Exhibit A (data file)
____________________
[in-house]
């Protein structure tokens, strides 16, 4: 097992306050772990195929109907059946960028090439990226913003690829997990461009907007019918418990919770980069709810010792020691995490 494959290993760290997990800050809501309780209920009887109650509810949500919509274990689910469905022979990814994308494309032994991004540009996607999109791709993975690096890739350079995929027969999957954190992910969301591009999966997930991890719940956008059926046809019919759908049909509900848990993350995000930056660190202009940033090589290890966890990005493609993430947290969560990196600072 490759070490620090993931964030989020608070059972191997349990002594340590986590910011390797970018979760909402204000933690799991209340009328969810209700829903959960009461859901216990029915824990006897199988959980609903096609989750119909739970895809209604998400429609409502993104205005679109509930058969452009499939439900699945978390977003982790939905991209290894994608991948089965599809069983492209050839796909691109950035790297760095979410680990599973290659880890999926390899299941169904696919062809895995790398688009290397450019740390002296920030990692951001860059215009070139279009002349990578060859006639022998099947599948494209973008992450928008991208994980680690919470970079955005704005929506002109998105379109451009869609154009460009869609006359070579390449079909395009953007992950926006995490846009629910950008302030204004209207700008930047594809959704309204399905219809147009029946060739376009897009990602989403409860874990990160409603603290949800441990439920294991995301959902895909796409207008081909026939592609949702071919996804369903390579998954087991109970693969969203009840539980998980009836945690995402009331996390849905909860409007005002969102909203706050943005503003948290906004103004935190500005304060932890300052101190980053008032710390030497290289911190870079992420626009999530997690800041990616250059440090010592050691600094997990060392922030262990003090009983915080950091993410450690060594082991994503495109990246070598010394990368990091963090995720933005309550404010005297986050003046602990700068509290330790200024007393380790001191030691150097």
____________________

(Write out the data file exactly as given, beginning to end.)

[in-house]
């Protein structure tokens, strides 16, 4: 097992306050772990195929109907059946960028090439990226913003690829997990461009907007019918418990919770980069709810010792020691995490 494959290993760290997990800050809501309780209920009887109650509810949500919509274990689910469905022979990814994308494309032994991004540009996607999109791709993975690096890739350079995929027969999957954190992910969301591009999966997930991890719940956008059926046809019919759908049909509900848990993350995000930056660190202009940033090589290890966890990005493609993430947290969560990196600072 490759070490620090993931964030989020608070059972191997349990002594340590986590910011390797970018979760909402204000933690799991209340009328969810209700829903959960009461859901216990029915824990006897199988959980609903096609989750119909739970895809209604998400429609409502993104205005679109509930058969452009499939439900699945978390977003982790939905991209290894994608991948089965599809069983492209050839796909691109950035790297760095979410680990599973290659880890999926390899299941169904696919062809895995790398688009290397450019740390002296920030990692951001860059215009070139279009002349990578060859006639022998099947599948494209973008992450928008991208994980680690919470970079955005704005929506002109998105379109451009869609154009460009869609006359070579390449079909395009953007992950926006995490846009629910950008302030204004209207700008930047594809959704309204399905219809147009029946060739376009897009990602989403409860874990990160409603603290949800441990439920294991995301959902895909796409207008081909026939592609949702071919996804369903390579998954087991109970693969969203009840539980998980009836945690995402009331996390849905909860409007005002969102909203706050943005503003948290906004103004935190500005304060932890300052101190980053008032710390030497290289911190870079992420626009999530997690800041990616250059440090010592050691600094997990060392922030262990003090009983915080950091993410450690060594082991994503495109990246070598010394990368990091963090995720933005309550404010005297986050003046602990700068509290330790200024007393380790001191030691150097």